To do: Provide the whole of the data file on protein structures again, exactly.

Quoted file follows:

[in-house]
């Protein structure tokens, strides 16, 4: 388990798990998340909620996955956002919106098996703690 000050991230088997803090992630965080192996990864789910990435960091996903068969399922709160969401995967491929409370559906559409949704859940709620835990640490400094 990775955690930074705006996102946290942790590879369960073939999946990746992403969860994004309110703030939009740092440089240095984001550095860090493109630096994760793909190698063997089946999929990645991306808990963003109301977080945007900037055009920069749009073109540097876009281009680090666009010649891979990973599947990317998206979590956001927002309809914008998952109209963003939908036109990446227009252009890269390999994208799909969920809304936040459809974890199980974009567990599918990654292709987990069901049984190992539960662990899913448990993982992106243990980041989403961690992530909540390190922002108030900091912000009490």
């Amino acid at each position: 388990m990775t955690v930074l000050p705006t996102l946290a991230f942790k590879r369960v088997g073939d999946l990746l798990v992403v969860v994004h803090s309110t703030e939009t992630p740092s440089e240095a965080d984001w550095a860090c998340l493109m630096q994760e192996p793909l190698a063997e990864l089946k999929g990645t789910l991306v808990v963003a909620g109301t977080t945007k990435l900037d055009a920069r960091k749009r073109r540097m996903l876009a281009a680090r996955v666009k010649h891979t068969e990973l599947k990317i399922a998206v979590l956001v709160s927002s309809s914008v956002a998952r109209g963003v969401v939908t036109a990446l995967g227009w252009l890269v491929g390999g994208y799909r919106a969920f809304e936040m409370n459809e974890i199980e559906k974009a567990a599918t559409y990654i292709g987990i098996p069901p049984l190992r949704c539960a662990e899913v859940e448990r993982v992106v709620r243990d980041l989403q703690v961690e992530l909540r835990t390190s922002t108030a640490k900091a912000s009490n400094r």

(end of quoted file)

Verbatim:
[in-house]
């Protein structure tokens, strides 16, 4: 388990798990998340909620996955956002919106098996703690 000050991230088997803090992630965080192996990864789910990435960091996903068969399922709160969401995967491929409370559906559409949704859940709620835990640490400094 990775955690930074705006996102946290942790590879369960073939999946990746992403969860994004309110703030939009740092440089240095984001550095860090493109630096994760793909190698063997089946999929990645991306808990963003109301977080945007900037055009920069749009073109540097876009281009680090666009010649891979990973599947990317998206979590956001927002309809914008998952109209963003939908036109990446227009252009890269390999994208799909969920809304936040459809974890199980974009567990599918990654292709987990069901049984190992539960662990899913448990993982992106243990980041989403961690992530909540390190922002108030900091912000009490």
């Amino acid at each position: 388990m990775t955690v930074l000050p705006t996102l946290a991230f942790k590879r369960v088997g073939d999946l990746l798990v992403v969860v994004h803090s309110t703030e939009t992630p740092s440089e240095a965080d984001w550095a860090c998340l493109m630096q994760e192996p793909l190698a063997e990864l089946k999929g990645t789910l991306v808990v963003a909620g109301t977080t945007k990435l900037d055009a920069r960091k749009r073109r540097m996903l876009a281009a680090r996955v666009k010649h891979t068969e990973l599947k990317i399922a998206v979590l956001v709160s927002s309809s914008v956002a998952r109209g963003v969401v939908t036109a990446l995967g227009w252009l890269v491929g390999g994208y799909r919106a969920f809304e936040m409370n459809e974890i199980e559906k974009a567990a599918t559409y990654i292709g987990i098996p069901p049984l190992r949704c539960a662990e899913v859940e448990r993982v992106v709620r243990d980041l989403q703690v961690e992530l909540r835990t390190s922002t108030a640490k900091a912000s009490n400094r």